Bringing a kitten home is an exciting time for many pawrents. A new bundle of furry joy brings fun, love and cuddles to your home. But there are a number of steps to tackle before you can comfortably let your new kitty roam free in your home.
From choosing the right food and treats for your kitten to settling them into their new environment, there are plenty of things to consider when welcoming a new kitty. Without a doubt one of the least pleasurable things – for both you and your cat – is toilet training. Spotting the tell-tale signs to know when your kitten needs to relieve herself and having the right kit will keep accidents to a minimum.
Spotting the tell-tale signs
Toilet training your kitten is much different to housetraining your puppy. Dogs need to be trained to let their pawrents when they need to go outside, whether that’s barking or scratching the back door. Cats, however, should be taught to go to the bathroom as and when they need to, whether it’s in the litter box or out in the garden – which they could have open access to through a cat flap.
In order to train your kitty to go to the bathroom in their litter tray, you must place them on the tray when they need to go. So, you need to be able to pick up on when your cat needs to go to the toilet in order to get them onto the litter tray in time. There are a number of tell-tale signs to look out for, including…
After eating and drinking
Just like us humans, kitties will need to go to the bathroom after eating or drinking. Shortly after feeding time, take them directly to their litter box, place them on the tray and leave them to it. After all, you wouldn’t want someone watching you go to the bathroom. Give your cat some privacy. Return after a few minutes and, if your kitten has successfully used their litter box, give them plenty of praise and attention.
Digging or kneading
When going to the toilet outdoors, cats tend to look for private areas to avoid being seen as they are vulnerable during this time. Outdoor cats will generally look for soft ground, in order to cover up their mess afterwards. Your kitty may seem to be digging and pawing at the ground when they need the bathroom. If you spot your cat exhibiting these behaviours, pick them up and take them straight to their litter box, again rewarding them if their trip is successful.
Before going for a number two – or sometimes a number one – cats often get into a squatting position. When litter training, or even afterwards, if their tray is blocked or messy, you may find your cat squatting in unsuitable places around your home. If you do notice this, be sure to quickly pick them up and take them to their litter box, training them to go there themselves next time they are desperate.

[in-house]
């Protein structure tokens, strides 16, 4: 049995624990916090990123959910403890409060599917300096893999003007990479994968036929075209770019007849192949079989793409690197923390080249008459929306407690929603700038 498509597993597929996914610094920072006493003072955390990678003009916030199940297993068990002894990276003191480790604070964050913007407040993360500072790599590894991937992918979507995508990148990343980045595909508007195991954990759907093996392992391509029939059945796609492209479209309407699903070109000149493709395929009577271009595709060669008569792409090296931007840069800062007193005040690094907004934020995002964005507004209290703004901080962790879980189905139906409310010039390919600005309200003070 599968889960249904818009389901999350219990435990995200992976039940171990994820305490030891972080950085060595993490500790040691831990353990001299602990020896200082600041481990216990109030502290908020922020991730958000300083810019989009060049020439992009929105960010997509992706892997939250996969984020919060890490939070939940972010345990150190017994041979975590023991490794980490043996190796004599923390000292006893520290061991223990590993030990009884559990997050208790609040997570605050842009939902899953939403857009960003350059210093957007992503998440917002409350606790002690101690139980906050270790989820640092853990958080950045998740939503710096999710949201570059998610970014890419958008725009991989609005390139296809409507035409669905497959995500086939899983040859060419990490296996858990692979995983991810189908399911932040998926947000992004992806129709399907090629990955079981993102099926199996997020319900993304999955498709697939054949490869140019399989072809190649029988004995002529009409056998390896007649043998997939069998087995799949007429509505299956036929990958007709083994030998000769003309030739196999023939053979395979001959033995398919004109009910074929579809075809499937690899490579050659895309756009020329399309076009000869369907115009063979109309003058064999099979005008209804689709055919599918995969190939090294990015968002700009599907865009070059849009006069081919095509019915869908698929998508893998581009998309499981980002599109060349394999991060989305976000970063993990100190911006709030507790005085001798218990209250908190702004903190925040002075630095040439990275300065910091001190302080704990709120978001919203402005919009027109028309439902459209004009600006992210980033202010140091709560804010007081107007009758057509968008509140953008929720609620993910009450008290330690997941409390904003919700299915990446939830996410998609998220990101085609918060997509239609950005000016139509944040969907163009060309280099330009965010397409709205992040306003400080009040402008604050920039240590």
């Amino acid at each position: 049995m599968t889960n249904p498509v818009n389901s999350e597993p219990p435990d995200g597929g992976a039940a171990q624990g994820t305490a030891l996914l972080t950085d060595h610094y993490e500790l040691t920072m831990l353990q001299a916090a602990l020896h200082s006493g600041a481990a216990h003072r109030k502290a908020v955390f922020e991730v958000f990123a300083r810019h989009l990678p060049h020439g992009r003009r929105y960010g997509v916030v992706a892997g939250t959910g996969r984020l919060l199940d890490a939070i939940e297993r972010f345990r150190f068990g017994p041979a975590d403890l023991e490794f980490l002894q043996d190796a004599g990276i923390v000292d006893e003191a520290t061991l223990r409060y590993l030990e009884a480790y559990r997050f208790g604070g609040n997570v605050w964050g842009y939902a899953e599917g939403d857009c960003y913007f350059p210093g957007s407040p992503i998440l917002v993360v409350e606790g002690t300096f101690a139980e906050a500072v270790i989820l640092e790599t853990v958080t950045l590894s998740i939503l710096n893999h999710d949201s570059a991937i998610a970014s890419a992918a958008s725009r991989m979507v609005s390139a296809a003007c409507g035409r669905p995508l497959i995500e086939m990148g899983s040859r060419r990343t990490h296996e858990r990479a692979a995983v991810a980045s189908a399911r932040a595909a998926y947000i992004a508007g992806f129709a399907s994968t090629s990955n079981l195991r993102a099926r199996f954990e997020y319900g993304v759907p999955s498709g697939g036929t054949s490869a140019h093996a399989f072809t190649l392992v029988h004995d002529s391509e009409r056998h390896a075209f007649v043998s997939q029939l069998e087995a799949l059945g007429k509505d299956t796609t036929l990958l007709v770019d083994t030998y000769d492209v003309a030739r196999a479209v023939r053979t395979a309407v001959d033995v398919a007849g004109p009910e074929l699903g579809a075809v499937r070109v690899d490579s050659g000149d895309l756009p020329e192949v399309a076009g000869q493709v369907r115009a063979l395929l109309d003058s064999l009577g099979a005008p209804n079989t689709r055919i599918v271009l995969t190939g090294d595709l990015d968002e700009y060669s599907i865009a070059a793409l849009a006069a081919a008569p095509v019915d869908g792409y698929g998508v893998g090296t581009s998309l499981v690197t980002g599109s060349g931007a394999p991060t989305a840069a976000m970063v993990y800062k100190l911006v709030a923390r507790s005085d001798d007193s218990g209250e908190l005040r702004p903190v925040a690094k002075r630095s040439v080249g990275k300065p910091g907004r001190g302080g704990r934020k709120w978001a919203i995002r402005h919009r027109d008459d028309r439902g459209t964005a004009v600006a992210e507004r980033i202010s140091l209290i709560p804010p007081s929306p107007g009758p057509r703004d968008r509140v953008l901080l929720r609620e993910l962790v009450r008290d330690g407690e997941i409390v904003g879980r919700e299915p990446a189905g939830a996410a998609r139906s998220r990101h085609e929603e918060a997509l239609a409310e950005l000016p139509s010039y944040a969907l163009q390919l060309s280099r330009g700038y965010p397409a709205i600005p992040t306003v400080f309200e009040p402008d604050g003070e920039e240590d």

If your cat’s litterbox is blocked off or unclean, they may cry or paw at the door when they are unable to get out. Firstly, it’s important to listen out for these attention cries. A cat flap or door is also a great addition to your home, allowing your cat to come and go as they please.
But also consider where you place their litter tray. It should be easily accessible, without regular blocking by doors or chairs.
Litter training basics
Before you even bring your kitty home, you should pick out a litter tray ready to go. It’s important to choose the right litter tray from the start, to carry your cat through their lives. You can buy a new litterbox as and when you need them. But consider how quickly your kitten will grow. Buy one that will be big enough for them fully grown, not just in their first few months.
Remember, cats are notoriously private animals, so they don’t like being in an open space when going to the bathroom. Be sure to place the litter box somewhere quiet and away from food and within easy access.
Some kitties may prefer an enclosed litterbox, with walls and a roof so your cat can have their own little room within your home. This is also great for containing the odour of the litter tray.
Which cat litter is best?
There are a number of different types of litter available, all with their own pros and cons.
Clumping litter uses a form of clay called sodium bentonite, which is very popular with both cats and pawrents due to its easy clean-up nature. When clumping litter gets wet (from your cat using their litter tray), the sodium bentonite expands and forms hard clumps – hence the name – making it easier to scoop out soiled areas.
One of the main issues with clumping litter is that it can cause intestinal problems for your cat if they digest the particles. Some cats, especially kittens, tend to eat their litter, especially when they’re getting used to their new box. When ingested, these particles can block the digestive system and can cause stomach issues for your kitty. If you do use clumping litter, be sure to keep a cautious eye out.
Recently, silica gel crystals have become a popular litter option for pawrents. The gel particles are significantly better at absorbing fluid and odour than other litter variants, keeping your home smelling fresh. Crystal litter also tends to last a little longer than clay variants, so you may need to change it less frequently.